In the SEO world, Google’s word is gold. So it’s no surprise that we wait anxiously when Google announces any changes to their search algorithm. As with any SEO company in Dubai, we know the optimizer’s burden when it comes to making sense of these changes. Every algorithmic or process update has a direct impact on the way we analyze and interpret data. That’s why when Google decided to put a cap on the keyword information from users signed into Gmail, we were forced to accept the change (after several unsuccessful attempts to find a loophole) and switch the very metrics by which we analyze campaign performances as part of our SEO services.
Google’s latest update was an aesthetic change to its search engine results pages (SERPs). After a series of trials during the latter half of 2013 the changes are now rolling out across desktop and mobile platforms. The move is simply to improve the user experience and keep it consistent across different platforms. “It’s cleaner and simpler, optimized for touch, with results clustered on cards so you can focus on the answers you’re looking for,” as explained by Amit Singhal, Google’s Vice-President of Search, in his recent blog-post.
So what does this mean? With a series of feature and design changes and location-based search results, there is no longer a standard SERP for everyone. That essentially means search results will increasingly become personalized to a person’s location, social shares and previous searches. This also means as SEO service providers we need to increasingly sensitize our approach in terms of who our customers are, what they are looking to achieve and why.
A quick look at the latest features on SERPs by Google
The two major changes to your SERP, are ads and the knowledge graph:
A general search will show you changes in font colour and size, evened out line-heights, the disappearance of the shaded box around ads and the inclusion of a yellow box labelled “Ad” instead. Check out the before and after look in this blog post by Barry Schwartz.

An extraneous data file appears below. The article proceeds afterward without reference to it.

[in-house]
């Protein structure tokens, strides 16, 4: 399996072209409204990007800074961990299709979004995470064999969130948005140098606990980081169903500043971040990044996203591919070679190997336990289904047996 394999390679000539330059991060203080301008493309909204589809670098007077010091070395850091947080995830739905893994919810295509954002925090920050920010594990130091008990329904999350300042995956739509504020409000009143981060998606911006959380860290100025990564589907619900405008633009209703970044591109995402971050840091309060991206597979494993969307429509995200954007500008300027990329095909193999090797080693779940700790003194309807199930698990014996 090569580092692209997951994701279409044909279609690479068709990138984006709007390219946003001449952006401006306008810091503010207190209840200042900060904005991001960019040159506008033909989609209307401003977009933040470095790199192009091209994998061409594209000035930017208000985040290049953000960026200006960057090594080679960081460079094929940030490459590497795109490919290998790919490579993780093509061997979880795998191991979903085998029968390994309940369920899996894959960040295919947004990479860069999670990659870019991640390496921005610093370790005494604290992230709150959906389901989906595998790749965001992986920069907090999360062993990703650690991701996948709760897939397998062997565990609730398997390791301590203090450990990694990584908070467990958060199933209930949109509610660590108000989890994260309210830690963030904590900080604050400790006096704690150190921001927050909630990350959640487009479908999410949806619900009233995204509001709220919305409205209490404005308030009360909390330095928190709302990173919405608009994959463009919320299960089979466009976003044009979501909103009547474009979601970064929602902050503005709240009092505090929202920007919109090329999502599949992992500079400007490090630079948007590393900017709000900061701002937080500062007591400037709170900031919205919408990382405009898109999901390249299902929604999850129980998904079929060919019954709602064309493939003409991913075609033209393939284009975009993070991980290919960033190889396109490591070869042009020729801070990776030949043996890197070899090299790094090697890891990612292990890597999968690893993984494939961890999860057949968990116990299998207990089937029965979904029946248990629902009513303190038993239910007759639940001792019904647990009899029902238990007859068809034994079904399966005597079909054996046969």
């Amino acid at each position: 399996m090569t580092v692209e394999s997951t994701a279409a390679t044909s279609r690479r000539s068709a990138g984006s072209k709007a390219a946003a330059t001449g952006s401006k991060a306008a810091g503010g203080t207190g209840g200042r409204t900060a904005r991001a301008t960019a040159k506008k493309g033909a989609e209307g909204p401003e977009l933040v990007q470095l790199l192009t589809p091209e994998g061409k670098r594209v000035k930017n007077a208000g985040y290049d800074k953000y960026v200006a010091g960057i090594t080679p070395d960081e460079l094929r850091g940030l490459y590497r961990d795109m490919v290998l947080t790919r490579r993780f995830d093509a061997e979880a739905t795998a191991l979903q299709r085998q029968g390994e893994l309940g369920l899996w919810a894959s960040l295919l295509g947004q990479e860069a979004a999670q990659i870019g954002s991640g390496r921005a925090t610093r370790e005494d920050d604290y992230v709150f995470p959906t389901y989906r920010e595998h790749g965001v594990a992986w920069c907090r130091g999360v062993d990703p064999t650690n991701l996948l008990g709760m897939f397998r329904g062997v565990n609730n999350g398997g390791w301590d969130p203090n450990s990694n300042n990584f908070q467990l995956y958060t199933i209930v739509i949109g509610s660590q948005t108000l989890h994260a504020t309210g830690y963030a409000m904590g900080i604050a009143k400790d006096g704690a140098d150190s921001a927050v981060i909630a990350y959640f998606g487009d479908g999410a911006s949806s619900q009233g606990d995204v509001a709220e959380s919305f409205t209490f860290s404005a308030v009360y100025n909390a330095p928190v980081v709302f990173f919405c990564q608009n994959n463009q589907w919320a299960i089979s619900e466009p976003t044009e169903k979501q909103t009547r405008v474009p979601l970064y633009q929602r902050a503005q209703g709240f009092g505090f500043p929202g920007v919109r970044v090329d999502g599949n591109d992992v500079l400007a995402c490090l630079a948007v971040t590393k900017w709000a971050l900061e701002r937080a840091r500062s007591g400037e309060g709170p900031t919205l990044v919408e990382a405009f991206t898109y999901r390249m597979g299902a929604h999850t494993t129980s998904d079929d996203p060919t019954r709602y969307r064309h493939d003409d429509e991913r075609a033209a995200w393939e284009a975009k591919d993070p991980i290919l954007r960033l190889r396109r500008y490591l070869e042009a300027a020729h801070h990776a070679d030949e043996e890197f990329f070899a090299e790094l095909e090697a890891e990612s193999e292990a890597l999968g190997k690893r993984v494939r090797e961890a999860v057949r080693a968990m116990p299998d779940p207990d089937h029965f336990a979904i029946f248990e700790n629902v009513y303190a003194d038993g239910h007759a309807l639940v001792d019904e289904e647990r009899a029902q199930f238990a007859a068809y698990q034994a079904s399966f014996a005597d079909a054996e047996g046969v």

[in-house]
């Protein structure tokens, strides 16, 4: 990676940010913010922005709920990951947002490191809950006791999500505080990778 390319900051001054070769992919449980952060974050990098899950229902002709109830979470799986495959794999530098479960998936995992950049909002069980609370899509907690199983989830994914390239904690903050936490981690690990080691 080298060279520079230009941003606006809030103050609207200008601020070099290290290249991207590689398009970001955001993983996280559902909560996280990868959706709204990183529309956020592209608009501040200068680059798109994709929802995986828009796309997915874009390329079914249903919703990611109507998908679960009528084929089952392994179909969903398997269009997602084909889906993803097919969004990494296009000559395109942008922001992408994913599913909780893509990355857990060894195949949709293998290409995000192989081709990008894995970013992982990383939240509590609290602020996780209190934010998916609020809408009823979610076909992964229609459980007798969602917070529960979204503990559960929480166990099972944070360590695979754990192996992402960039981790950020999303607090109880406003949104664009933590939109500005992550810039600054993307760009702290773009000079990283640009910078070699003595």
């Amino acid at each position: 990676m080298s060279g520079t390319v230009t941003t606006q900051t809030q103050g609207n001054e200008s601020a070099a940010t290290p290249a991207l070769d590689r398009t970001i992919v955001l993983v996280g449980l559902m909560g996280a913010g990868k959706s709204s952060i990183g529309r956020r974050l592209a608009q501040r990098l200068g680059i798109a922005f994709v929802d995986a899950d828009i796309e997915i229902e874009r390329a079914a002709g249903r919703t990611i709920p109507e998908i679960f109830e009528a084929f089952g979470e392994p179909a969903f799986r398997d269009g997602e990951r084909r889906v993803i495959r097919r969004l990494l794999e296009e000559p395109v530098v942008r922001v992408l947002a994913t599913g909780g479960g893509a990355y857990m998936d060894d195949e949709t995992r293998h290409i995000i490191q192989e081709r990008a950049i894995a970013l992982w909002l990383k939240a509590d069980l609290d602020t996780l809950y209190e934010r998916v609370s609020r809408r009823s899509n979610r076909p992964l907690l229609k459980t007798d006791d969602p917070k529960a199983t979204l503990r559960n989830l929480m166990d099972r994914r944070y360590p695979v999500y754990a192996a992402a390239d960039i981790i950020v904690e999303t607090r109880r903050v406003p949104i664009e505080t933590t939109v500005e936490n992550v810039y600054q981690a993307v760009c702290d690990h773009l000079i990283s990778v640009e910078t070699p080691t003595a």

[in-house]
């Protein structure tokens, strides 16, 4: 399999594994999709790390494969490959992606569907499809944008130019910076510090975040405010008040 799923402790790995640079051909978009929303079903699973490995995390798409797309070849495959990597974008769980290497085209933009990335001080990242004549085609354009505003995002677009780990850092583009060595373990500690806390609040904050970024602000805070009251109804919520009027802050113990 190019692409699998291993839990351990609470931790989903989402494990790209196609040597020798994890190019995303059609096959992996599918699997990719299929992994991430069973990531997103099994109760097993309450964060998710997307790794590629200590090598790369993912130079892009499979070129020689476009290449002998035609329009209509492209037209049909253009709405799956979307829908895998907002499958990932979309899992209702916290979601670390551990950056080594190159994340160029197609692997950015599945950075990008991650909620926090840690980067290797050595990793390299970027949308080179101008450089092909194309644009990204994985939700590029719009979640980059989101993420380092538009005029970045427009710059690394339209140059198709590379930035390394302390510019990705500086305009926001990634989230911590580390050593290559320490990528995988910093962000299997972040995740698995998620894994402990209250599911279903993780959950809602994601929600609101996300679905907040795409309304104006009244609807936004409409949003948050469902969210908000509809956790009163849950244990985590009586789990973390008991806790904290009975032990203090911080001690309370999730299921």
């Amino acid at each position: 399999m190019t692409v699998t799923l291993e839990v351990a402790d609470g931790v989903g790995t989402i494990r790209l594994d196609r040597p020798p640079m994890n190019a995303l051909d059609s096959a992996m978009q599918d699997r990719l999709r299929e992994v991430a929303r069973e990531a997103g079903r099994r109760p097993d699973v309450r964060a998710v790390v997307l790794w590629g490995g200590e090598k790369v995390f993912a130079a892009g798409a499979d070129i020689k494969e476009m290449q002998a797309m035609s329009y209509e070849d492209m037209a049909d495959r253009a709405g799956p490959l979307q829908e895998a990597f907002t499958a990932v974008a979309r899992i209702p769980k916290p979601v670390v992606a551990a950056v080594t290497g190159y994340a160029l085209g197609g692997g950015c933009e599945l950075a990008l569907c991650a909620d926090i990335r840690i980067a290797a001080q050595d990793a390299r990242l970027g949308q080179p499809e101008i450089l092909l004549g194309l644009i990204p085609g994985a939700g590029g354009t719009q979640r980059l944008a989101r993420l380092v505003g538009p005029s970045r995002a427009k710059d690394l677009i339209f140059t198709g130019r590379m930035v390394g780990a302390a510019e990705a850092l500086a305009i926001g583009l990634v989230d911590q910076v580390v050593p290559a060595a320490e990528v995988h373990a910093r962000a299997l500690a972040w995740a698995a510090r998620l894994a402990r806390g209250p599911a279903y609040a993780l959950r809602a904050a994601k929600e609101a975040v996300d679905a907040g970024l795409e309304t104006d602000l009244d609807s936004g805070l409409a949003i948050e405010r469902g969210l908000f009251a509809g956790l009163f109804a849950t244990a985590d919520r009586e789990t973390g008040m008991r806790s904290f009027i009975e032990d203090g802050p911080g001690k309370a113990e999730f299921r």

These are appearing increasingly for all search queries. Try typing in “Pharrell Williams” or any celebrity/ brand name. You’ll notice a box on the right (known as the “knowledge graph”) that has a roundup of all the basic information on your search term (see above image). Also, if you sign into Gmail and search for any person from your contact list and check out the knowledge graph with all their info. There are many interesting features within the knowledge graph as well. These include:
1) Song list results: Click on one of the songs listed in the Knowledge Graph from the above search. You’ll find a full list of the most popular tracks by the artist across the top of the page.
2) Video results: A search for any video shows a large YouTube video thumbnail. Try “Pharrell Williams Happy” (this one’s so popular you’ll find it simply by typing in “happy”).
3) Image carousel: Image carousel results have been rolling out since last summer and are gathering a lot of traction. Try a search for the “Best movies of 2013.”
We are already making the move towards intuitive programming with knowledge graphs on brand and personal queries, page previews without clicking the link, local results that pull information from Google maps. We can soon expect voice search features – currently in beta testing on Chrome. Maybe soon we can expect results that give us social media stats and related pages of any given entity. We can only wait patiently for Google to keep coming up with ways to amaze us.
To see a complete breakdown of what to expect from the knowledge graph, check out this link.